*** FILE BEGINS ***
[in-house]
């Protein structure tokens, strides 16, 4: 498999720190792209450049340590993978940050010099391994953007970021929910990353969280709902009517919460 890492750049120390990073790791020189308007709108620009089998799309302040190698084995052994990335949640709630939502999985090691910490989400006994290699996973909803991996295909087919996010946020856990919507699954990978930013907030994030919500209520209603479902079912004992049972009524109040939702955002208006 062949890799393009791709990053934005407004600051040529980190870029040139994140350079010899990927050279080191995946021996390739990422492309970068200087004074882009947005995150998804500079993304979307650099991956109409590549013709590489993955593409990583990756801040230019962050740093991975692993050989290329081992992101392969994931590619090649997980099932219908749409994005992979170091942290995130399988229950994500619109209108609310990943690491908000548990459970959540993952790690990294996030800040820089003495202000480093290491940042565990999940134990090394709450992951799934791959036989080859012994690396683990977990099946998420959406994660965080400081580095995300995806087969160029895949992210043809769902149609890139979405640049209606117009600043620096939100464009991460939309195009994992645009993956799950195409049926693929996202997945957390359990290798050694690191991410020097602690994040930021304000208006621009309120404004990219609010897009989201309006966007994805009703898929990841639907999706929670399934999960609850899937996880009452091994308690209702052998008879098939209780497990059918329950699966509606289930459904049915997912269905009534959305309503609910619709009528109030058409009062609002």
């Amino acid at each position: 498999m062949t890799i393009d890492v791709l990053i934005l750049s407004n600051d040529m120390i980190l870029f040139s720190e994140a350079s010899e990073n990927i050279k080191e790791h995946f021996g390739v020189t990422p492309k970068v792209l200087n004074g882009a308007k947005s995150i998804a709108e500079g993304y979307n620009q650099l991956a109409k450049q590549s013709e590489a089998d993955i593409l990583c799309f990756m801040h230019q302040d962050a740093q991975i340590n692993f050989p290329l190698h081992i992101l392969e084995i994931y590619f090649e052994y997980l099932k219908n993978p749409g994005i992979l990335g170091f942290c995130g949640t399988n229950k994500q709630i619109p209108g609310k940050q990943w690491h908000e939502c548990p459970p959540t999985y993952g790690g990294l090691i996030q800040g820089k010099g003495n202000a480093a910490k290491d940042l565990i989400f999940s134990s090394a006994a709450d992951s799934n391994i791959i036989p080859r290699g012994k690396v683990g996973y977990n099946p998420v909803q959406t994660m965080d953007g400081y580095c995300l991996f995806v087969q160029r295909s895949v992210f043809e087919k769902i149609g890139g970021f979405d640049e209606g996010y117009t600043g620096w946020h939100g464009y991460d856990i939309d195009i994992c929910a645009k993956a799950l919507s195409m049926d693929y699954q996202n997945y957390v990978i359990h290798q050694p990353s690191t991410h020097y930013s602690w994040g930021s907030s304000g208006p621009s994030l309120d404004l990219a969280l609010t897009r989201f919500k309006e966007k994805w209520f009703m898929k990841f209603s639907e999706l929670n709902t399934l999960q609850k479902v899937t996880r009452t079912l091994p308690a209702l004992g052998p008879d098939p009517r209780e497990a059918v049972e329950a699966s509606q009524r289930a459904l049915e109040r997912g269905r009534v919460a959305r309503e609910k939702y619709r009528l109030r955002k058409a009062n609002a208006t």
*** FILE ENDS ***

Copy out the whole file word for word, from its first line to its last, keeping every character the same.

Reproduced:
[in-house]
């Protein structure tokens, strides 16, 4: 498999720190792209450049340590993978940050010099391994953007970021929910990353969280709902009517919460 890492750049120390990073790791020189308007709108620009089998799309302040190698084995052994990335949640709630939502999985090691910490989400006994290699996973909803991996295909087919996010946020856990919507699954990978930013907030994030919500209520209603479902079912004992049972009524109040939702955002208006 062949890799393009791709990053934005407004600051040529980190870029040139994140350079010899990927050279080191995946021996390739990422492309970068200087004074882009947005995150998804500079993304979307650099991956109409590549013709590489993955593409990583990756801040230019962050740093991975692993050989290329081992992101392969994931590619090649997980099932219908749409994005992979170091942290995130399988229950994500619109209108609310990943690491908000548990459970959540993952790690990294996030800040820089003495202000480093290491940042565990999940134990090394709450992951799934791959036989080859012994690396683990977990099946998420959406994660965080400081580095995300995806087969160029895949992210043809769902149609890139979405640049209606117009600043620096939100464009991460939309195009994992645009993956799950195409049926693929996202997945957390359990290798050694690191991410020097602690994040930021304000208006621009309120404004990219609010897009989201309006966007994805009703898929990841639907999706929670399934999960609850899937996880009452091994308690209702052998008879098939209780497990059918329950699966509606289930459904049915997912269905009534959305309503609910619709009528109030058409009062609002």
């Amino acid at each position: 498999m062949t890799i393009d890492v791709l990053i934005l750049s407004n600051d040529m120390i980190l870029f040139s720190e994140a350079s010899e990073n990927i050279k080191e790791h995946f021996g390739v020189t990422p492309k970068v792209l200087n004074g882009a308007k947005s995150i998804a709108e500079g993304y979307n620009q650099l991956a109409k450049q590549s013709e590489a089998d993955i593409l990583c799309f990756m801040h230019q302040d962050a740093q991975i340590n692993f050989p290329l190698h081992i992101l392969e084995i994931y590619f090649e052994y997980l099932k219908n993978p749409g994005i992979l990335g170091f942290c995130g949640t399988n229950k994500q709630i619109p209108g609310k940050q990943w690491h908000e939502c548990p459970p959540t999985y993952g790690g990294l090691i996030q800040g820089k010099g003495n202000a480093a910490k290491d940042l565990i989400f999940s134990s090394a006994a709450d992951s799934n391994i791959i036989p080859r290699g012994k690396v683990g996973y977990n099946p998420v909803q959406t994660m965080d953007g400081y580095c995300l991996f995806v087969q160029r295909s895949v992210f043809e087919k769902i149609g890139g970021f979405d640049e209606g996010y117009t600043g620096w946020h939100g464009y991460d856990i939309d195009i994992c929910a645009k993956a799950l919507s195409m049926d693929y699954q996202n997945y957390v990978i359990h290798q050694p990353s690191t991410h020097y930013s602690w994040g930021s907030s304000g208006p621009s994030l309120d404004l990219a969280l609010t897009r989201f919500k309006e966007k994805w209520f009703m898929k990841f209603s639907e999706l929670n709902t399934l999960q609850k479902v899937t996880r009452t079912l091994p308690a209702l004992g052998p008879d098939p009517r209780e497990a059918v049972e329950a699966s509606q009524r289930a459904l049915e109040r997912g269905r009534v919460a959305r309503e609910k939702y619709r009528l109030r955002k058409a009062n609002a208006t």